The book is a good example of how Foucault’s toolboxes and methods can be used in common anthropological parlance and here what is productive is the discussion of state and how it needs to be conceptualized in the age of globalization. The chapters gathered in the section titled Global Governance perhaps mark the beginning of a discussion of state in the era of globalization by anthropologists along with some other works. Particularly innovative is Aihwa Ong’s discussion on governmentality in the context of Southeast Asian emerging economies! Apparently, a distant proposal, (Foucault in Malaysia) Ong’s essay is a good exercise of showing how South East Asian states have responded to the increasing pressures from transnational bodies such as World Bank and WTO and generally, relations with the ‘West’ with a mix of governing practices and military repression.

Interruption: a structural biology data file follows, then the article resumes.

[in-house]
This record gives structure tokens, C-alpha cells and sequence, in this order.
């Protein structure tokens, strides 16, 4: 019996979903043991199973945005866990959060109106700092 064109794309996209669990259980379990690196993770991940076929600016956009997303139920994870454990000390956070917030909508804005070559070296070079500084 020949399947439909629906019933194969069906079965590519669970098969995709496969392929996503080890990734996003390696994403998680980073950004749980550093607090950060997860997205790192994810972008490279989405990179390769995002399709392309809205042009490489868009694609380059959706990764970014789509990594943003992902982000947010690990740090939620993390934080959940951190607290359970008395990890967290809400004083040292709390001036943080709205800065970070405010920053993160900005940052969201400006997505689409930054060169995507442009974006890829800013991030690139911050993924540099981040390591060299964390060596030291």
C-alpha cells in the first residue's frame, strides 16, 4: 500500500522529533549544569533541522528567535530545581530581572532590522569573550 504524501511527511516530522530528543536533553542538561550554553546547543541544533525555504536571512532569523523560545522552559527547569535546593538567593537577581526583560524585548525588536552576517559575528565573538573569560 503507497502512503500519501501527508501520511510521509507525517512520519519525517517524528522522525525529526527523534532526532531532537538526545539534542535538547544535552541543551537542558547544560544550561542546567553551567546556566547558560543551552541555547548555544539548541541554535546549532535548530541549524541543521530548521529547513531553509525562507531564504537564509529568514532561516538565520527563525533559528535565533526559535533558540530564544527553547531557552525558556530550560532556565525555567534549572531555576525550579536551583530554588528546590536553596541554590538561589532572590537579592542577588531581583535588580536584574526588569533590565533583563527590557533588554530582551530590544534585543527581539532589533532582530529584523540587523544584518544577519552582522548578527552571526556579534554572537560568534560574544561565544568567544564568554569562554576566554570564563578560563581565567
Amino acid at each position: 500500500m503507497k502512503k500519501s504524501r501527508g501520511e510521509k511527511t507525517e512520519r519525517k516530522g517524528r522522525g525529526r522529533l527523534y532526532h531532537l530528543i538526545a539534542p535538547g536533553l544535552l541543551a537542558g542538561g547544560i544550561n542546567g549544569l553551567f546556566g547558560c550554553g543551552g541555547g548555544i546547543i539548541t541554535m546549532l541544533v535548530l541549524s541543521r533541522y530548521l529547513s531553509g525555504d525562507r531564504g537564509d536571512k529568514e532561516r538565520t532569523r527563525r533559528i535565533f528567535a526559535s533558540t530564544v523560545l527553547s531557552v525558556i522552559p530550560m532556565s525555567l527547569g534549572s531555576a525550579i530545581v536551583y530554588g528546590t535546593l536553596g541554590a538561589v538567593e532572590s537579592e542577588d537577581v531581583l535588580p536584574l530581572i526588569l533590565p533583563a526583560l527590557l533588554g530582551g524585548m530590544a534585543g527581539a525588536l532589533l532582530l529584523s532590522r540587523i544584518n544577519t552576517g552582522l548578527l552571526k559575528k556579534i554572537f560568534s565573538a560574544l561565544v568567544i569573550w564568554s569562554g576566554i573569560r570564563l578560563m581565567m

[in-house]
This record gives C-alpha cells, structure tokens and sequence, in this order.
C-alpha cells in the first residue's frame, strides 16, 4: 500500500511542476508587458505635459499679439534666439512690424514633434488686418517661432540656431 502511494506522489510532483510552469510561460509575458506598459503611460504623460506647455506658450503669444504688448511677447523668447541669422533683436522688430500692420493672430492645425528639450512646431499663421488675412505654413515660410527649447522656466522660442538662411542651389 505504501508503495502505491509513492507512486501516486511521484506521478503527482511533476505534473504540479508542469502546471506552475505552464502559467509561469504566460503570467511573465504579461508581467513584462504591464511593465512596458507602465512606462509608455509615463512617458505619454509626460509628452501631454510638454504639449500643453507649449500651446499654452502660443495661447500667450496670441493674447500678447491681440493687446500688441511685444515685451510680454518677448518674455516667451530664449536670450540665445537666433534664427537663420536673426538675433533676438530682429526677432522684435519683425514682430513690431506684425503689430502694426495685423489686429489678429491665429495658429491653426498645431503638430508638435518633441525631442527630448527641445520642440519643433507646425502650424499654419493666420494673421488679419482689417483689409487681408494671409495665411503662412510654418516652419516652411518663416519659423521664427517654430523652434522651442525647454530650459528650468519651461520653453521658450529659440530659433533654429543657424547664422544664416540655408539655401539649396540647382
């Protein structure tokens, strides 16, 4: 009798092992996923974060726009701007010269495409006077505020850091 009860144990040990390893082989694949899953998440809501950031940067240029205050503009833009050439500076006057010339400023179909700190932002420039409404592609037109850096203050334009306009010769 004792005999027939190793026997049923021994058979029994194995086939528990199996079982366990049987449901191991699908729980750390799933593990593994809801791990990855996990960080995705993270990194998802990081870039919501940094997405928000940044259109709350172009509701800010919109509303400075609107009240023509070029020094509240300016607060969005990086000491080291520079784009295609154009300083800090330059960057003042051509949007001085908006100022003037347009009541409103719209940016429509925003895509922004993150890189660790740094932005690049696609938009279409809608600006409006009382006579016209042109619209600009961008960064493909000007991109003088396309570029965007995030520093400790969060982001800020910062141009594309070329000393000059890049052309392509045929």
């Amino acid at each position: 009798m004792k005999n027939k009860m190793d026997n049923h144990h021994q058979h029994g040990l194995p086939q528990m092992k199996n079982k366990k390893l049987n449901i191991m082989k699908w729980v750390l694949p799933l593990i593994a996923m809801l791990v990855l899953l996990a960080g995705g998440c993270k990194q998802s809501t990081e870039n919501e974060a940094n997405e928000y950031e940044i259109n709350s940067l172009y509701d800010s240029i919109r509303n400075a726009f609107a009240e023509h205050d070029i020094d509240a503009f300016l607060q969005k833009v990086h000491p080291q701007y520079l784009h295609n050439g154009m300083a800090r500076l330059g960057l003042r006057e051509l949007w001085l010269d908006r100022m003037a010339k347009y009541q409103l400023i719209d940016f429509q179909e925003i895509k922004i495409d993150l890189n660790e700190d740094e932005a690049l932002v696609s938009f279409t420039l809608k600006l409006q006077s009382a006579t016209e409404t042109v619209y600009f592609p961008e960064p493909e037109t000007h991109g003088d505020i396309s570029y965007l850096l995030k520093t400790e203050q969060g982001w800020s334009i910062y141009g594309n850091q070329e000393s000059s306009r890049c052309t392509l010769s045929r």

Ong is very explicit in using Foucauldian notions of the art of governance in understanding the South East Asian states, an aspect of governance often overlooked in the discussion of state sovereignty which revolves around the idea of territory and the safeguarding of the same. Her discussion of models of graduated sovereignty in the context of Globalization brings to the fore the growing literature which deals with questions of weak nation-states, and their relationship with the transnational governmentality, an area of interest also pursued by Gupta and Ferguson in this volume. With this Southeast Asian case where the state is still operative and a body to be reckoned with, readers are invited to go across another article by Ferguson and Gupta which deals with the recent additions of the neo-liberal governmentality in Africa. Ong’s is a familiar narrative when we look at some of the Third world country’s/ nation-state’s efforts at trade liberalization and other implementations of the neo-liberal procedures such as ‘good governance’ and ‘civil society movement.’ It reminds us much of what is happening in South East and South Asia. But Africa perhaps is a case in point where the authors get a chance to propose radically different thoughts on conceptions of state and how it is conceptualized traditionally and what we need to do now in the context of Neoliberal Governmentality.